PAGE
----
Six Things You Want from Your Technology Vendors

Six Things You Want from Your Technology Vendors

Our Best Practice Exchange members tell us what their favourite salespeople do right.

We can all speak volumes about what high-tech salespeople do wrong. But in the spirit of vendor relationship building, we asked members of the Best Practice Exchange to tell us what their favourite salespeople do right. Specifically, we asked them to name what they want from IT vendors. Tear out this page and show it to those vendors who could use a little improvement.

  • Don’t rush me. Salespeople who push too hard will lose out in the long run. “A good salesperson needs to respect my time,” says Jim Sloane, VP of IT at flooring company Mannington Mills. “They shouldn’t try to push for a contract prematurely. They need to respect the fact that I have to consider alternative solutions.” Sherry Rubin, CIO of Philadelphia Gas Works, puts it another way: “Don’t assume a relationship with me before we really have one.”

  • Tell it to me straight. “I expect a top salesperson to talk to me about what business problem their technology will help me solve, why their solution is the best alternative and what the downsides to their solution are,” says Randy Krotowski, CIO of ChevronTexaco Latin America Products. “I don’t want any surprises later. I want the same kind of dialogue I’ll be having with my CEO when I go to discuss why the investment makes sense.”

  • Be creative. The salesman who breaks the mould will win the business. “Our best salespeople get creative,” says Tama Olver, VP and CIO of life sciences company Applera. “They have the ability to construct ‘win-win’ options and to create offerings that we did not think to request.” Remember, one size does not fit all.

  • If you don’t have it, don’t sell it. While the phrase “I don’t think we have what you need” is anathema to most high-tech salespeople, it might be one worth learning, say CIOs. As Bill Haser, CIO of Tenneco Automotive, advises, “Understand my business well enough not to waste my time with new products or features that will not add value in my environments.”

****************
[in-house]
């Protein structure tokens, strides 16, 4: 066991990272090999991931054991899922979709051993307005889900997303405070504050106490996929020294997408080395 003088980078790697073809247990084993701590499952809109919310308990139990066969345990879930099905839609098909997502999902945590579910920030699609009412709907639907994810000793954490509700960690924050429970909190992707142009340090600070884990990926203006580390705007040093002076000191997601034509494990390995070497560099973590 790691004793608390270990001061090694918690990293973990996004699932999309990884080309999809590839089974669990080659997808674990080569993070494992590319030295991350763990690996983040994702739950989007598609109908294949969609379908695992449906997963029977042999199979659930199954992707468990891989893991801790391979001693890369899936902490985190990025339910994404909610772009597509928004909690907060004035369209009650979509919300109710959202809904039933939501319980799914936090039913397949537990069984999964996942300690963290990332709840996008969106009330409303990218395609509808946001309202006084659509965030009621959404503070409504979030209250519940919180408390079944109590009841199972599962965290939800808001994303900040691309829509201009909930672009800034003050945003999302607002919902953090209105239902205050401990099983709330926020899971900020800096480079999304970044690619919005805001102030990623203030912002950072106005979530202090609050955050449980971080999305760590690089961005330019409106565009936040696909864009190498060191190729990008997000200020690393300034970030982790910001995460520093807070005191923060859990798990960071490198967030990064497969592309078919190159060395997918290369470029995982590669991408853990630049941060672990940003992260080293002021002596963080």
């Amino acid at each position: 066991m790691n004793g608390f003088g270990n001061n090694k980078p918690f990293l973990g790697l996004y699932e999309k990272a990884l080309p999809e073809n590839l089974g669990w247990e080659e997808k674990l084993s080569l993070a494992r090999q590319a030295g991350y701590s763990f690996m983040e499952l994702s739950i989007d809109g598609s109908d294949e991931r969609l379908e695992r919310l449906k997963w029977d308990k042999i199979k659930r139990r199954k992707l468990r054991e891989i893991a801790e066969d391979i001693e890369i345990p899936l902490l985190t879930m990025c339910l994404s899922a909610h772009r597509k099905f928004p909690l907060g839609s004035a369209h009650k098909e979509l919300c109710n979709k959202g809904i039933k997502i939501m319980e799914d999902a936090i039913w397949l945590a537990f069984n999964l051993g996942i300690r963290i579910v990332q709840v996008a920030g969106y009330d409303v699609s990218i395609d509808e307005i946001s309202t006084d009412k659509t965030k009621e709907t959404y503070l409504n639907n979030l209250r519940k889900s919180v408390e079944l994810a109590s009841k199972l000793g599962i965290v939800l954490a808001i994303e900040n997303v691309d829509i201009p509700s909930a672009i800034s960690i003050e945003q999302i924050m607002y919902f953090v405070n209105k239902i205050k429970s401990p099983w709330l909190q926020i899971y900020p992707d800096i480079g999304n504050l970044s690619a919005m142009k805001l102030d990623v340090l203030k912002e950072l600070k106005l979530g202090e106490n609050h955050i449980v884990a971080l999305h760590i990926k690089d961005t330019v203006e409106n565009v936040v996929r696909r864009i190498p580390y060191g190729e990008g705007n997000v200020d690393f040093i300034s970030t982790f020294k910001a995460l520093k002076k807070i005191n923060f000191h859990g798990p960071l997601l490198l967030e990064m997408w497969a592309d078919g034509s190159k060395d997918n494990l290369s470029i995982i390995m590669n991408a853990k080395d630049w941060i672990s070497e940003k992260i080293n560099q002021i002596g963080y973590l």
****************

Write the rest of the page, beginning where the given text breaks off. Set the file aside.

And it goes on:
• Look past your quarterly numbers. A valuable salesman needs to pay more attention to the long-term relationship with an organization, not Wall Street’s quarterly projections. As Steven Steinbrecher, retired CIO of Contra County, puts it, “I hate it when a sales rep comes in on the 20th of December and tells me: ‘Hey, if you buy this product by the end of the year, I can shave X dollars off the price.’ That person gets ushered out my door as soon as possible, never to get past my executive assistant again!”

  • Stick around. Selling high-priced IT solutions is not a hit-and-run proposition. The best in the business stay to manage the details after a sale has been made. “Good salespeople follow up after the deal is signed to make sure the administrative details are managed properly,” says the vice president of IT at a major industrial manufacturing company who wished to remain anonymous.

“Especially with telecom services, getting the contract and pricing terms implemented so that the rates actually show up on the bill is a major undertaking. Too often the salesperson gets the order and disappears.”

Planning and Staffing a Project Management Office

By Geoff Scott

Editor’s note: Back in November, The Exchange ran a brief piece where Jack Ott, VP of IT and CIO at Allianz Canada, gave some tips for setting up a project management office. Geoff Scott, manager, project management office, IT Services at Bayside Health in Victoria, sent me this feedback: “In general I have read lots about: the trend for establishing PMOs; why an organization should set up a PMO, and what benefits to expect. However, I have not seen much information dealing with the importance of scoping a PMO, how to determine scope, and how to staff it accordingly. So, in the spirit of The Exchange, Scott puts his expertise to the test.

Project management offices (PMOs) deliver a wide range of services that may be specific, broad, complex or a mix thereof. How these objectives are defined and delivered is further complicated by variables that encompass assignments, frequency, culture, project type, project size and skill-sets. The resulting combination makes a PMO difficult to scope and a challenge to successfully implement.

Nevertheless, the argument for creating a PMO is highly compelling. This is particularly true where the CIO has a portfolio of high-profile projects, multiple project managers, budgets and a resource team to manage. But it’s unnecessary to reprise here the need for a PMO, why organizations are starting PMOs or list the benefits derived, when there have been any number of published papers addressing these points.